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Sunday, October 22, 2017

Waves of Freedom

Credit: Lajon Webb
Each time a man stands up for an ideal, or acts to improve the lot of others, or strikes out against injustice, he sends forth a tiny ripple of hope.
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This is an adaptation of this song by Eric Andersen from the time when it inspired the Mississippi Civil Rights Movement.

In early June of this year, I retired from teaching. This was a happy time because it meant I would be free of the demand and distractions of every day employment and I could turn my working hours toward writing my book A Republic If We Can Keep It and articles, poems, and other items for BrooWaha and elsewhere. It was also a poignant time, because to some extent I was going to introduce degrees of separation into my relationships with an extraordinary band of professionals. All of these exemplary women and men were by their ages, young enough to be my children. All of these wonderful people would by their actions have made me an exceedingly proud father. They are creative, commited, capable people who each day do a difficult and complex job with insufficient resources, reluctant and resistant students, and resiliant, good humored grace and skill. The lazy, overpaid, petulant teachers villified by demagogic politicians bear no resemblence to these shining stars.

Having had the good fortune to meet these people, work beside them, and gain their friendship, I had no intention of severing connections with them. I also did not want them to think for a moment that I would forget about them. That I would be indifferent to the challenges they face and the attacks made upon them. During the time we worked together, I had frequently championed their cause and mine before local and state authorities. I wanted to ensure that they knew this would continue.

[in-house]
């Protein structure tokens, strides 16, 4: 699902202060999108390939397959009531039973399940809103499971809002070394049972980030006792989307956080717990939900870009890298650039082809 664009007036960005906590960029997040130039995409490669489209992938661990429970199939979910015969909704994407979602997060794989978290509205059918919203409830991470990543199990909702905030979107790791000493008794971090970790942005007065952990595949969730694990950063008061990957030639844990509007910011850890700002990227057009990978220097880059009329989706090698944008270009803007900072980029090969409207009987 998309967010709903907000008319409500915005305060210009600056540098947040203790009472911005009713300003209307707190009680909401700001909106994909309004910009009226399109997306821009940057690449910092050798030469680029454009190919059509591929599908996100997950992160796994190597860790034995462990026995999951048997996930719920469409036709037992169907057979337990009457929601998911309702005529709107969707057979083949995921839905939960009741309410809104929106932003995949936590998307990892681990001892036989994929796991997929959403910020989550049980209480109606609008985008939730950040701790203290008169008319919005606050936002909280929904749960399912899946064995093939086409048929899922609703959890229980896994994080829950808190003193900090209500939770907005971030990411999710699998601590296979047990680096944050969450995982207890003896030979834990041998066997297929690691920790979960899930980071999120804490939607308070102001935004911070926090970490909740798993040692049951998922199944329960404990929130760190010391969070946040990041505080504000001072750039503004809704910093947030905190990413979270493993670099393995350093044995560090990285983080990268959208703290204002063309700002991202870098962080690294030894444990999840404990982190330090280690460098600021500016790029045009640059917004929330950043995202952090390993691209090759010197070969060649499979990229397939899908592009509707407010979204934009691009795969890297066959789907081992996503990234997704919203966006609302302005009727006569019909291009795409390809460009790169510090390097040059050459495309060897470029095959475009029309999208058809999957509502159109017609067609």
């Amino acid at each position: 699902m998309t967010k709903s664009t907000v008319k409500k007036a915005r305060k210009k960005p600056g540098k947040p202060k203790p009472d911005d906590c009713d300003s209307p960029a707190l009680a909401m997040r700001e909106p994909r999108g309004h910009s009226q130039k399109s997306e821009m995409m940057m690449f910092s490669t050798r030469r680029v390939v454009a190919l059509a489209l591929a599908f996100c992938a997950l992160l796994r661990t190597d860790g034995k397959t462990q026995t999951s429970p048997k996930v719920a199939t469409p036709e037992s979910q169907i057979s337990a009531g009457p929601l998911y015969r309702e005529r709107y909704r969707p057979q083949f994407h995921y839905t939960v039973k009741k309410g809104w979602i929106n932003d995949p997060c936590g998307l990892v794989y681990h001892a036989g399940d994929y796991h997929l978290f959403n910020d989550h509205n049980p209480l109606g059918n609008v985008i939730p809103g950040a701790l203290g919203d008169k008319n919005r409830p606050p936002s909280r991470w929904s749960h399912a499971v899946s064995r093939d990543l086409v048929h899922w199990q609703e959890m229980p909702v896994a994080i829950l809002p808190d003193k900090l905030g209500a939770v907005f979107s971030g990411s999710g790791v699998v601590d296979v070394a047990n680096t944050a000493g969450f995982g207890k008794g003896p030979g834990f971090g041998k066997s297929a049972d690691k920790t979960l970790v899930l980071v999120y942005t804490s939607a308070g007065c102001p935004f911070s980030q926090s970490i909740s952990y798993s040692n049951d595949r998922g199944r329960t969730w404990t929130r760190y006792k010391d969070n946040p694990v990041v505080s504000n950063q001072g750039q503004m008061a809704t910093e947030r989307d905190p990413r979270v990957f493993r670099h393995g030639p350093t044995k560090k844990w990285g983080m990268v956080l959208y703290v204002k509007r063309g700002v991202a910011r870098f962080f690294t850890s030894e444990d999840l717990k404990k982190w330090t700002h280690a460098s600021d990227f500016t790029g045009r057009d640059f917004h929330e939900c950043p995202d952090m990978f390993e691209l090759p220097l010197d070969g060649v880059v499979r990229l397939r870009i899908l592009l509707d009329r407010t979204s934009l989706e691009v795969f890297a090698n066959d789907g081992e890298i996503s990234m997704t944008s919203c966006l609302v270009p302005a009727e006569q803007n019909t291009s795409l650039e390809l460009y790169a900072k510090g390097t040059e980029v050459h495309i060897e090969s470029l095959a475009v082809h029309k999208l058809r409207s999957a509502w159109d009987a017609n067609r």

Along with my goodbye letter, I gave them this poem which is an adapted and updated version of a song from the civil rights struggle in Mississippi in the mid to late 1960s. Now we are again in a period when reactionary politicians and a fearful and angry populace are looking for somebody to bear the brunt of their fear and anger. The difference is that now the scapegoating is not confined to one state or even to one section of the country.

Americans and particularly young Americans have seen and faced up to such things before. Now I am among the elders. It is time for me to return the favors done for me long years ago. For my sons and my treasured younger colleagues, for the fallen heroes of my youth, for the good and growing community of thinkers, learners, and writers at BrooWaha, I offer this to encourage a renewal of the spirit and a resumption of the practice of a unified and unifying activism through which the Waves of Freedom will wash away the bitterness, bigotry, and belligerence now imperiling the domestic tranquility and general welfare of this land which belongs to you and me.

For your consideration - The Waves of Freedom

They say we are but strangers.

That we have been so all our lives

We have seen a lot of trouble

And we have heard a lot of lies.

But, I will make one promise

Before I take my leave.

We will ride the waves of freedom,

and that you can believe.